They give us deep insights into the universe in a new quality. However, the breathtaking images from the Webb telescope are not photos in the strict sense of the word.
Shining stars, glowing planets, colorful nebulae: the universe is often depicted in photographs as a mystical place with many colors. How do these fascinating space images that the “James Webb” telescope recently sent us come about?
The “James Webb Space Telescope”, as it is called in full, has various instruments on board for this purpose. These register different electromagnetic frequency ranges in the near infrared range, which are usually invisible to the human eye.
This data “is stored in a digital format with ones and zeros,” said Joe DePasquale on the Nasa Podcast. It is essentially a black and white image. The Senior Data Image Developer of the Space Telescope Science Institute in Baltimore, Maryland, and his team are responsible for publishing the space images from the “Webb” telescope, among others.
These data from the telescope must first be cleaned of instrumental effects, explains astrophysicist Kai Noeske of the European Space Agency (ESA). Then comes the color: Roughly different areas are assigned the primary colors red, green and blue.
Because it’s not like the scientists create an image with the colors they’ve chosen. DePasquale explains, “We respect the data from start to finish. And we make the data in color.”
The road to the final product – the photo
Objects in space such as stars or gases are visible in different wavelengths. In order to be able to record these, the Webb telescope has several filters on board. Astrophysicist Noeske illustrates the work in the image processing program, where color comes into the picture: “As a rule, the image in the shortest wave filter is the blue channel, in the middle filter the green channel, and the image in the longest wave filter is the red channel. “
This approach is not much different from normal digital or smartphone cameras in this regard. They also use tricks to render colors. There, sensors measure the proportions of red, green and blue in the respective image areas. The monochrome image information is merged into a color image directly in the camera or smartphone.
In the case of the images from the “Webb” telescope, this step is performed later. In addition, the published recordings are sometimes composed of hundreds of individual images.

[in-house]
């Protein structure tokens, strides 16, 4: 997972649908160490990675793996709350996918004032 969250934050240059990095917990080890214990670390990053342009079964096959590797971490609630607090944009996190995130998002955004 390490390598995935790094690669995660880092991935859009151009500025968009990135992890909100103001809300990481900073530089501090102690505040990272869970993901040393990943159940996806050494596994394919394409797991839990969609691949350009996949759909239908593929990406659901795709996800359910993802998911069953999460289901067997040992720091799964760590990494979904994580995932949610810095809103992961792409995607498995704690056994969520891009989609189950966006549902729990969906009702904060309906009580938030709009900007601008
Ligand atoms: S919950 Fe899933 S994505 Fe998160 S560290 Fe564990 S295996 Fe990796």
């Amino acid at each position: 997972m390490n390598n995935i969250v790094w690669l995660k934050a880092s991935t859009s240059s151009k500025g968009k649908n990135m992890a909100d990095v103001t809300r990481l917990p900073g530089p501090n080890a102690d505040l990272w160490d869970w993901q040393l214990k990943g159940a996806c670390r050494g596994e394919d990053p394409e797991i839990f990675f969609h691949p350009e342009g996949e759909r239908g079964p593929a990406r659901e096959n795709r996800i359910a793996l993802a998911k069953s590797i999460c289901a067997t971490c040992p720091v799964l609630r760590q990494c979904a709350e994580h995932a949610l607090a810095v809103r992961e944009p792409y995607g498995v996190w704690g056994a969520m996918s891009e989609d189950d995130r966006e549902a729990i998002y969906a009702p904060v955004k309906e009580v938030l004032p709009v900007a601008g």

Conspiracy Theorists Against Science
There is image processing in many disciplines, including microscopy. And yet, when photos from space are published, conspiracy theorists often feel called to the stage. For example, they believe that the moon landing took place about 50 years ago or that aliens left a human-like face on the surface of Mars. Recently, they have also focused on the images from the Webb telescope. Your claim: The photos are fake. Why is there no faith here too?
“We often speak of conspiracy ideology when people develop a worldview in which an alleged conspiracy is suspected behind everything,” political scientist Josef Holnburger explains to dpa. He is one of the directors of Cemas (Center for Monitoring, Analysis and Strategy) in Berlin, which monitors, among other things, radicalization trends and the spread of conspiracy stories on social media.
These conspiracy ideologies often lead to taking an anti-everything stance, for example believing that climate change does not exist, that the Earth is actually flat and that humanity has never been on the moon. “All new findings are subordinate to this worldview: images from the James Webb telescope must therefore be fake in this worldview, precisely because they come from scientists,” explains Holnburger. In the worldview of a conspiracy ideology, research collaborates with the alleged conspirators.
The Massachusetts Institute of Technology (MIT) devoted a recently published study to the Webb data. The results suggest that the tools currently used to decode light signals may not be sufficient to accurately interpret the Webb telescope data. “Currently, the model (…) does not match the precision and quality of the data available to us from the James Webb telescope,” one researcher said in a statement. Current evaluations could be more accurate.
The James Webb telescope was launched on December 25, 2021 aboard an Ariane launch vehicle. Previously, there were explosions in costs and repeated shifts. The space agencies of the US, Canada and Europe are collaborating on the project. Behind this is 30 years of development and costs of about ten billion dollars (about 8.8 billion euros).
The Webb telescope follows the Hubble telescope, which has been in use for more than 30 years. While “Hubble” works in the optical and ultraviolet range, “James Webb” investigates in the near infrared range.
The “James Webb” telescope provides new images from the early universe with the help of a 25-square-meter mirror, among other things. Science hopes the recordings will provide insight into the time after the Big Bang, about 13.8 billion years ago — and possibly even evidence of a second Earth.